Tucked away in forests and along shorelines, Norwegian artist Rune Guneriussen’s mystical, illuminated installations appear to spontaneously emerge from within the landscape. Lamps, blocks, and salvaged wood comprise an array of elaborate sculptural works that he meticulously arranges among trees, along bluffs, and in the sand. He is interested in a process that explores the relationships between objects, location, narrative, and the time that the work is made.
As the environment is increasingly altered by the effects of the climate crisis, Guneriussen’s observations have gradually transformed how he translates those relationships in his practice. During the past four years, the artist (previously) transitioned from using obsolete products to creating all of his sculptures from scratch with primarily reclaimed wood. He increasingly incorporates stark, geometric forms evocative of high-rise buildings or office lighting. By contrast, in “Fiery wingless and into growing regard,” a group of luminescent, spirit-like forms drifts across the forest floor as daylight fades.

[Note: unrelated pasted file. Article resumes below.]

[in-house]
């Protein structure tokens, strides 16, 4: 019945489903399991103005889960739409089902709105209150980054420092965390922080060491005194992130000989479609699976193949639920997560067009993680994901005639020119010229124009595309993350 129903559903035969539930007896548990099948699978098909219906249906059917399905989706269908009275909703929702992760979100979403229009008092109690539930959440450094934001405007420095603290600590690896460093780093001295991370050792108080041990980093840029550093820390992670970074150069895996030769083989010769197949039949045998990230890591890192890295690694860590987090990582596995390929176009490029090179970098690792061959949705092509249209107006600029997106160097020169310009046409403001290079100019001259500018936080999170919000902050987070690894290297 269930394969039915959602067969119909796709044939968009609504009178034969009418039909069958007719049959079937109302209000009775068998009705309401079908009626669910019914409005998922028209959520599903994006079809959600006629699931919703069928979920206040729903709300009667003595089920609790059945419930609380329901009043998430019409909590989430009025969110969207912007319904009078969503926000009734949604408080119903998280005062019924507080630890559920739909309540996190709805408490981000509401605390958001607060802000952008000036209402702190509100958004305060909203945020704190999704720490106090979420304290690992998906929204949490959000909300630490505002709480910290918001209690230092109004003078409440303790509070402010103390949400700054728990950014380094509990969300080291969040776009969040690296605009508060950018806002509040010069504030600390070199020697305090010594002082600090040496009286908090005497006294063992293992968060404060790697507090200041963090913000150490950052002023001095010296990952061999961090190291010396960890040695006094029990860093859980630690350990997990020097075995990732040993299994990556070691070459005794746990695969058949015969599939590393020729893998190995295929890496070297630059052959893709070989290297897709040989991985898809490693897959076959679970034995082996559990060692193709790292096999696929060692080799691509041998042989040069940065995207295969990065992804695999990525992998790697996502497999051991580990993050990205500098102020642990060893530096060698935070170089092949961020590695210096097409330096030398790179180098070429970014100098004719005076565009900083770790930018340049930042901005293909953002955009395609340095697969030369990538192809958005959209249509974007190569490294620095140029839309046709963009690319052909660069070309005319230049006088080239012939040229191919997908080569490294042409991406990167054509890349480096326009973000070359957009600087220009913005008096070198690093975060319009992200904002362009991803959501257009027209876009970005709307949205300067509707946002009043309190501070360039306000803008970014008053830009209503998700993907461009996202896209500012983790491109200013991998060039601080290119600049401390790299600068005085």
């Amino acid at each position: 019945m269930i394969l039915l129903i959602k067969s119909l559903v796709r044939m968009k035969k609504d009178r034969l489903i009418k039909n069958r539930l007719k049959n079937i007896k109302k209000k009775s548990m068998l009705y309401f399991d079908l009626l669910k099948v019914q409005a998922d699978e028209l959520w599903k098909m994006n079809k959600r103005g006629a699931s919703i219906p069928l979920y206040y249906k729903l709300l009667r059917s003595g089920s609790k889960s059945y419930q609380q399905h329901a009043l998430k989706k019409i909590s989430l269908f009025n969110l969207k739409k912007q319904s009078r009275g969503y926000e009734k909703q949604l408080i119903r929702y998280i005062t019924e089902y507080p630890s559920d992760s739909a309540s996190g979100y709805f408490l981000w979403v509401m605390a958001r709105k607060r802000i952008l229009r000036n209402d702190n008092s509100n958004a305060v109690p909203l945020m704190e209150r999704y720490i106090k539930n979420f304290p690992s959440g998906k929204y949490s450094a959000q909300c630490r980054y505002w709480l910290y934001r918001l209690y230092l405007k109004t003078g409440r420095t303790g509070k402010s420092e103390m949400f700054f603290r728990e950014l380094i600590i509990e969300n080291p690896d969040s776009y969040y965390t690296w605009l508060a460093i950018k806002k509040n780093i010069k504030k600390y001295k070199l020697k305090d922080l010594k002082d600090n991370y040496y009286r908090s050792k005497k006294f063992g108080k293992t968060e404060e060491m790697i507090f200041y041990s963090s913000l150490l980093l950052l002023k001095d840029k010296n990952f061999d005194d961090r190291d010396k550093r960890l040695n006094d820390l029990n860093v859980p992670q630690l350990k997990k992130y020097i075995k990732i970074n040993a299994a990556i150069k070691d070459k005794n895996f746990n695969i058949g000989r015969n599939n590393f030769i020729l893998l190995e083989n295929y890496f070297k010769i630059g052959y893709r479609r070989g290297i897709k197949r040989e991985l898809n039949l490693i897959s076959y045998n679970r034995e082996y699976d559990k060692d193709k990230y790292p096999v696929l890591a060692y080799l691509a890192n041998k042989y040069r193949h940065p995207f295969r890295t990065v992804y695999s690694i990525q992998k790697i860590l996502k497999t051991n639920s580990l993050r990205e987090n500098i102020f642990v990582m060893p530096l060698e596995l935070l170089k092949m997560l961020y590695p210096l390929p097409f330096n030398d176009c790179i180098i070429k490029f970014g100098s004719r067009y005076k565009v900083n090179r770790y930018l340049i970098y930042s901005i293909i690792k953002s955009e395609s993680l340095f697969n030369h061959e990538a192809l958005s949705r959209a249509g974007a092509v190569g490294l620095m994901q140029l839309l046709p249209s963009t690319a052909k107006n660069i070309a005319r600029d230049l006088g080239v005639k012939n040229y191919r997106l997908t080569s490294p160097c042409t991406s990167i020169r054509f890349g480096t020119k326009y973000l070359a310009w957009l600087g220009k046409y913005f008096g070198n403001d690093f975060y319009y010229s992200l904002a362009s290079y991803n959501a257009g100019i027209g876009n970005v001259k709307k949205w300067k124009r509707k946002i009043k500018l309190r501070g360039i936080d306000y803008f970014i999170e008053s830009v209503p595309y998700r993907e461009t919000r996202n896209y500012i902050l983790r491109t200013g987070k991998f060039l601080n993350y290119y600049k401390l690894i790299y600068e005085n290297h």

While still using lamps, Guneriussen says, “for me, it has been a process of developing a scenery which has evolved with the time we live in. Being an artist for 20 years, always working in and with nature, it has been a story of going from optimism to seeing our nature in a dystopian manner… I have felt nature change to a degree I cannot recognize.”
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